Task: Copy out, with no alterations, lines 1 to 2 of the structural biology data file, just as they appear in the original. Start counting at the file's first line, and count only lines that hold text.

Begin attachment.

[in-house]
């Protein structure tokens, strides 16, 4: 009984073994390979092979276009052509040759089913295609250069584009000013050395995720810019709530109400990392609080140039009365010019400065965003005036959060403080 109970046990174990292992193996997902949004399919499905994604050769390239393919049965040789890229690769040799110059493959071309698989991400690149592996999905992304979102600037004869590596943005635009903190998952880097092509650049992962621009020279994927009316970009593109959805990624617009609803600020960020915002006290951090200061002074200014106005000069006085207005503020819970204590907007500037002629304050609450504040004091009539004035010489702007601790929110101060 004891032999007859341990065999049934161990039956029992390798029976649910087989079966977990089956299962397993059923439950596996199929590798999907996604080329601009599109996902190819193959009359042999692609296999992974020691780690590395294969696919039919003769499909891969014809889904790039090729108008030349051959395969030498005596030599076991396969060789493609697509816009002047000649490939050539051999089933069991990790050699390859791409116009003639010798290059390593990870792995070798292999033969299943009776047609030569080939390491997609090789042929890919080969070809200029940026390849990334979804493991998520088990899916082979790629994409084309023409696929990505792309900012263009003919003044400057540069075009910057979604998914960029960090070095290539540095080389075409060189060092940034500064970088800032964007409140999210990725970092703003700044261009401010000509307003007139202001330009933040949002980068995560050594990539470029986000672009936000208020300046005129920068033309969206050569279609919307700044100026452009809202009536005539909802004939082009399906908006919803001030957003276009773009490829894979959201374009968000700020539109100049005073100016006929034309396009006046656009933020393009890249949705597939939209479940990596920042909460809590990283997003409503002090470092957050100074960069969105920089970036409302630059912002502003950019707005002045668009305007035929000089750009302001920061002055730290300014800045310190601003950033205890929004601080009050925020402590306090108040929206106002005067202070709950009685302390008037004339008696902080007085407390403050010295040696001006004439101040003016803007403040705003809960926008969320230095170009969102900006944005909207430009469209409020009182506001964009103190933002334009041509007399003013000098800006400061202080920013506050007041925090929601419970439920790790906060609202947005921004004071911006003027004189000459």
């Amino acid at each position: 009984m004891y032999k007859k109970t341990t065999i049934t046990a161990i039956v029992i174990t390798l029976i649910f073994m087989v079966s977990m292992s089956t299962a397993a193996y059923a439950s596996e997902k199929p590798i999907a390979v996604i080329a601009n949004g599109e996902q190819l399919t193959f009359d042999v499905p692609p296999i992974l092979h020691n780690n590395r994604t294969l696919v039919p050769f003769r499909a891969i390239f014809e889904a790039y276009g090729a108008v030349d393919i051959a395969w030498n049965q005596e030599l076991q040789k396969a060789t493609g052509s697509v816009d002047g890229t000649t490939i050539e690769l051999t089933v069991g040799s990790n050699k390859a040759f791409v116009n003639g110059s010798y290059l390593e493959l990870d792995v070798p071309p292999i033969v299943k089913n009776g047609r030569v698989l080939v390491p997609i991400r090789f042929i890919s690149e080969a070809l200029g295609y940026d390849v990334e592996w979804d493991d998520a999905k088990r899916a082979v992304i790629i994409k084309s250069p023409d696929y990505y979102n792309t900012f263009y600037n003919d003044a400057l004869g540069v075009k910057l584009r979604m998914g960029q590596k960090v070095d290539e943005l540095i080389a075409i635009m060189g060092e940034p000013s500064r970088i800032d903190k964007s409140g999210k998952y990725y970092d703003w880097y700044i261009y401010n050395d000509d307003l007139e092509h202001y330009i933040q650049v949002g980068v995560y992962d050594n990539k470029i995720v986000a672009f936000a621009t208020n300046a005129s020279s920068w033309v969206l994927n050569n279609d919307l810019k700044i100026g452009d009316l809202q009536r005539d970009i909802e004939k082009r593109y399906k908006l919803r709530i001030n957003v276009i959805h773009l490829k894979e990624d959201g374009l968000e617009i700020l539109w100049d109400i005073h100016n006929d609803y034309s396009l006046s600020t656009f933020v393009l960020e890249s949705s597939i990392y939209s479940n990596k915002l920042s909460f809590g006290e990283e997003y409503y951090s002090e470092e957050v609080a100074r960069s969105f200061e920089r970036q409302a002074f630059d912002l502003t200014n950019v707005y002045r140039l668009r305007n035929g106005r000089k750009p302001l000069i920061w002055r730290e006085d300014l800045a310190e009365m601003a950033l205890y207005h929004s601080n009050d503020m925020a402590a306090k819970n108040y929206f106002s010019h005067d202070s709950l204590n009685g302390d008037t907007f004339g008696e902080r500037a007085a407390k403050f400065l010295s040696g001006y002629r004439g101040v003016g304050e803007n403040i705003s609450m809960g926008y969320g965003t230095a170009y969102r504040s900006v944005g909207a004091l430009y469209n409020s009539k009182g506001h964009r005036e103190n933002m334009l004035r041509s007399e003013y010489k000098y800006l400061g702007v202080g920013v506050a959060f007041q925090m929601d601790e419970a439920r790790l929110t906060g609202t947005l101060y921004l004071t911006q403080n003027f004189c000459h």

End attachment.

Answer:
[in-house]
């Protein structure tokens, strides 16, 4: 009984073994390979092979276009052509040759089913295609250069584009000013050395995720810019709530109400990392609080140039009365010019400065965003005036959060403080 109970046990174990292992193996997902949004399919499905994604050769390239393919049965040789890229690769040799110059493959071309698989991400690149592996999905992304979102600037004869590596943005635009903190998952880097092509650049992962621009020279994927009316970009593109959805990624617009609803600020960020915002006290951090200061002074200014106005000069006085207005503020819970204590907007500037002629304050609450504040004091009539004035010489702007601790929110101060 004891032999007859341990065999049934161990039956029992390798029976649910087989079966977990089956299962397993059923439950596996199929590798999907996604080329601009599109996902190819193959009359042999692609296999992974020691780690590395294969696919039919003769499909891969014809889904790039090729108008030349051959395969030498005596030599076991396969060789493609697509816009002047000649490939050539051999089933069991990790050699390859791409116009003639010798290059390593990870792995070798292999033969299943009776047609030569080939390491997609090789042929890919080969070809200029940026390849990334979804493991998520088990899916082979790629994409084309023409696929990505792309900012263009003919003044400057540069075009910057979604998914960029960090070095290539540095080389075409060189060092940034500064970088800032964007409140999210990725970092703003700044261009401010000509307003007139202001330009933040949002980068995560050594990539470029986000672009936000208020300046005129920068033309969206050569279609919307700044100026452009809202009536005539909802004939082009399906908006919803001030957003276009773009490829894979959201374009968000700020539109100049005073100016006929034309396009006046656009933020393009890249949705597939939209479940990596920042909460809590990283997003409503002090470092957050100074960069969105920089970036409302630059912002502003950019707005002045668009305007035929000089750009302001920061002055730290300014800045310190601003950033205890929004601080009050925020402590306090108040929206106002005067202070709950009685302390008037004339008696902080007085407390403050010295040696001006004439101040003016803007403040705003809960926008969320230095170009969102900006944005909207430009469209409020009182506001964009103190933002334009041509007399003013000098800006400061202080920013506050007041925090929601419970439920790790906060609202947005921004004071911006003027004189000459």